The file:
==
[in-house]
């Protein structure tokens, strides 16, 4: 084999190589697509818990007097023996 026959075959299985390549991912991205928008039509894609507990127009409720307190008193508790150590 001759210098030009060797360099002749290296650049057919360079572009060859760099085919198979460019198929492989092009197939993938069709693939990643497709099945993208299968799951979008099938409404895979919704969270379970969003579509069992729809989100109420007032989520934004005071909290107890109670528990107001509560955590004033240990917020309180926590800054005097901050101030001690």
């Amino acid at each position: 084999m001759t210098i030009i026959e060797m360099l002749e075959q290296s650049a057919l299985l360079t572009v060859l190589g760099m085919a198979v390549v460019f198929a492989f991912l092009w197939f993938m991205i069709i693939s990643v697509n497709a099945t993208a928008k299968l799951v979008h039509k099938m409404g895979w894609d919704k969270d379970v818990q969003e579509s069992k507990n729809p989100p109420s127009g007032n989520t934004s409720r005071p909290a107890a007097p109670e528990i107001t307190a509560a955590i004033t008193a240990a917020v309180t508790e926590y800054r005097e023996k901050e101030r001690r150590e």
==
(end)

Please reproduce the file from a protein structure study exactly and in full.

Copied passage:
[in-house]
């Protein structure tokens, strides 16, 4: 084999190589697509818990007097023996 026959075959299985390549991912991205928008039509894609507990127009409720307190008193508790150590 001759210098030009060797360099002749290296650049057919360079572009060859760099085919198979460019198929492989092009197939993938069709693939990643497709099945993208299968799951979008099938409404895979919704969270379970969003579509069992729809989100109420007032989520934004005071909290107890109670528990107001509560955590004033240990917020309180926590800054005097901050101030001690």
């Amino acid at each position: 084999m001759t210098i030009i026959e060797m360099l002749e075959q290296s650049a057919l299985l360079t572009v060859l190589g760099m085919a198979v390549v460019f198929a492989f991912l092009w197939f993938m991205i069709i693939s990643v697509n497709a099945t993208a928008k299968l799951v979008h039509k099938m409404g895979w894609d919704k969270d379970v818990q969003e579509s069992k507990n729809p989100p109420s127009g007032n989520t934004s409720r005071p909290a107890a007097p109670e528990i107001t307190a509560a955590i004033t008193a240990a917020v309180t508790e926590y800054r005097e023996k901050e101030r001690r150590e």